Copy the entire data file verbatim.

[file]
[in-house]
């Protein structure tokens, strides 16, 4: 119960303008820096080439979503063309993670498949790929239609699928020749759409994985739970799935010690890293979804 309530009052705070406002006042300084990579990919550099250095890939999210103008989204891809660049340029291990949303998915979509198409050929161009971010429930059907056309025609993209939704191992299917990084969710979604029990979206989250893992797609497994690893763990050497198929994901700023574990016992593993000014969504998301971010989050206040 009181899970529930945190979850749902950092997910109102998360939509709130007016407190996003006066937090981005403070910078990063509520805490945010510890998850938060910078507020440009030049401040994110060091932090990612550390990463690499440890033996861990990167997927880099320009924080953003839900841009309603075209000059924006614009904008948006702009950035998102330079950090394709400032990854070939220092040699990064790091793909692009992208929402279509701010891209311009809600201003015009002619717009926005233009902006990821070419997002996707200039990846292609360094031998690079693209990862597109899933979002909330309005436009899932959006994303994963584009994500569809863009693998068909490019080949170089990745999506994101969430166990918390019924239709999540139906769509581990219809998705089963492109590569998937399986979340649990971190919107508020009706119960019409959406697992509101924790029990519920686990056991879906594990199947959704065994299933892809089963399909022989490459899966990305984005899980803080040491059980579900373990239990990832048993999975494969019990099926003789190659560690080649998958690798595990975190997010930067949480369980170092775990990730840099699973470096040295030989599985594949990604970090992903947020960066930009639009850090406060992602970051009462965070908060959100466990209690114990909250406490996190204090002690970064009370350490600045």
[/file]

[in-house]
């Protein structure tokens, strides 16, 4: 119960303008820096080439979503063309993670498949790929239609699928020749759409994985739970799935010690890293979804 309530009052705070406002006042300084990579990919550099250095890939999210103008989204891809660049340029291990949303998915979509198409050929161009971010429930059907056309025609993209939704191992299917990084969710979604029990979206989250893992797609497994690893763990050497198929994901700023574990016992593993000014969504998301971010989050206040 009181899970529930945190979850749902950092997910109102998360939509709130007016407190996003006066937090981005403070910078990063509520805490945010510890998850938060910078507020440009030049401040994110060091932090990612550390990463690499440890033996861990990167997927880099320009924080953003839900841009309603075209000059924006614009904008948006702009950035998102330079950090394709400032990854070939220092040699990064790091793909692009992208929402279509701010891209311009809600201003015009002619717009926005233009902006990821070419997002996707200039990846292609360094031998690079693209990862597109899933979002909330309005436009899932959006994303994963584009994500569809863009693998068909490019080949170089990745999506994101969430166990918390019924239709999540139906769509581990219809998705089963492109590569998937399986979340649990971190919107508020009706119960019409959406697992509101924790029990519920686990056991879906594990199947959704065994299933892809089963399909022989490459899966990305984005899980803080040491059980579900373990239990990832048993999975494969019990099926003789190659560690080649998958690798595990975190997010930067949480369980170092775990990730840099699973470096040295030989599985594949990604970090992903947020960066930009639009850090406060992602970051009462965070908060959100466990209690114990909250406490996190204090002690970064009370350490600045």